Saturday, August 24, 2013
My Five Disturbing Thoughts About The Biogenesis Scandal
- Alex Rodriguez. The biggest name attached to the Biogenesis scandal has done nothing to help his own cause. It is unbelievable to me that of the 12 players MLB has suspended, A-Rod has decided to appeal while the others took their punishment. The complete oblivious nature of how a second time offender can try to convince people he's done no wrong is not only laughably entertaining but also makes me scared for all human kind. Can money really drive someone into such a delusional state of mind?
- Anthony Bosch. The founder of the Biogenesis Clinic in Coral Gables, FL claimed he has no knowledge of the human growth hormone distribution in his own company initially before turning a 180 a few months after the initial investigation and says not only does he have names of at least 20 professional baseball players who partake to the illegal activities, but he also claims to have names of players other sports such as the NFL and the tennis tour. Now that he's got nothing to lose, how much damage is he willing to do?
- Ryan Braun. Outside of the unexposed cheaters currently still around the league, the biggest coward in all of this is the former Milwaukee Brewer MVP. The man who famously called a press conference to denounce all allegations not only got caught in a lie, he then decided to turn in a 10 paragraph "apology" that's more vague than this to explain his actions as oppose to holding another confident press conference. Will fans ever hear the tough questions answered by Braun or is this carefully orchestrated statement be it before next season starts when Braun will undoubtedly want to brush all this under the table?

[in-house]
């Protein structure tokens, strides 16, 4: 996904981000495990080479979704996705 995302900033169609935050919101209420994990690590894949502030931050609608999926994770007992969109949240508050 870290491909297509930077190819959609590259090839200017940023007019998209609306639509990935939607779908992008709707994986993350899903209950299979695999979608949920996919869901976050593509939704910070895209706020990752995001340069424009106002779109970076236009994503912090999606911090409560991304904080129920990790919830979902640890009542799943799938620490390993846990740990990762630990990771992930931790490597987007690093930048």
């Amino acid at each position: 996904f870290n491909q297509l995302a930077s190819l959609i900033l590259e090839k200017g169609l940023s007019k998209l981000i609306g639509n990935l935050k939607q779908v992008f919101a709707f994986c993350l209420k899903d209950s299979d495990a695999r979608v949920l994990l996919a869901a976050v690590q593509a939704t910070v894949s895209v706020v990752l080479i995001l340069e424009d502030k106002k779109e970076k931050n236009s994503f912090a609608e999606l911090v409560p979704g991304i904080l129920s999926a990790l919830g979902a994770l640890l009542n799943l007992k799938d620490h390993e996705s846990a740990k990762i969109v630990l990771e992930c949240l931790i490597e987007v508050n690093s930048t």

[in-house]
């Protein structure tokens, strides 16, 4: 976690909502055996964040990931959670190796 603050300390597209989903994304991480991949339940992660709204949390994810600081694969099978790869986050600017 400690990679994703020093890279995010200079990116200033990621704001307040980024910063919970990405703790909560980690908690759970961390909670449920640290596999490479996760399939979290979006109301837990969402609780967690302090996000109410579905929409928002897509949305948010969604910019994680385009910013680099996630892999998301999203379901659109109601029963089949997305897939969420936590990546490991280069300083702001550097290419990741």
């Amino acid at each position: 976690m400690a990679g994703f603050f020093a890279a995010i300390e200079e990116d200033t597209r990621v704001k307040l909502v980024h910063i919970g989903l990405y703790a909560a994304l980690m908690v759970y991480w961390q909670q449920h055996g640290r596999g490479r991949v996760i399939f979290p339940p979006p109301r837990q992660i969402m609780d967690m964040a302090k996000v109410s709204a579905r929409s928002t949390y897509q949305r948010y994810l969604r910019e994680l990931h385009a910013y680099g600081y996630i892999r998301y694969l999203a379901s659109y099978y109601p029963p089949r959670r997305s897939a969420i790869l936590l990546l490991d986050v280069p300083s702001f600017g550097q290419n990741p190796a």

- Joseph Tacopina. The Billy Flynn in all of this. Distracting the world from all things Biogensis, one of Alex Rodriguez's lawyers manages to razzle dazzle most of the press with allegations such as mistreating from the Yankee front office towards A-Rod, a malpractice suit filed against the team trainer for misdiagnosing him and discrediting the Yankee manager for playing his client while he was hurt. I'm sure money will continue to make rounds but I'm glad to see Matt Lauer, of all people, take him down on air.
- Major League Baseball Players Association. The saddest and absurd thing in all of this for me is the fact that players like Rodriguez and Braun will get to keep their millions even though their methods of fooling organizations to get those millions were illegal. I'm almost positive the collective bargaining agreement between the union and MLB will no doubt factor a clause or amendment now that the latest cheating scandal is exposed. At what lengths will MLBPA go to protect their players?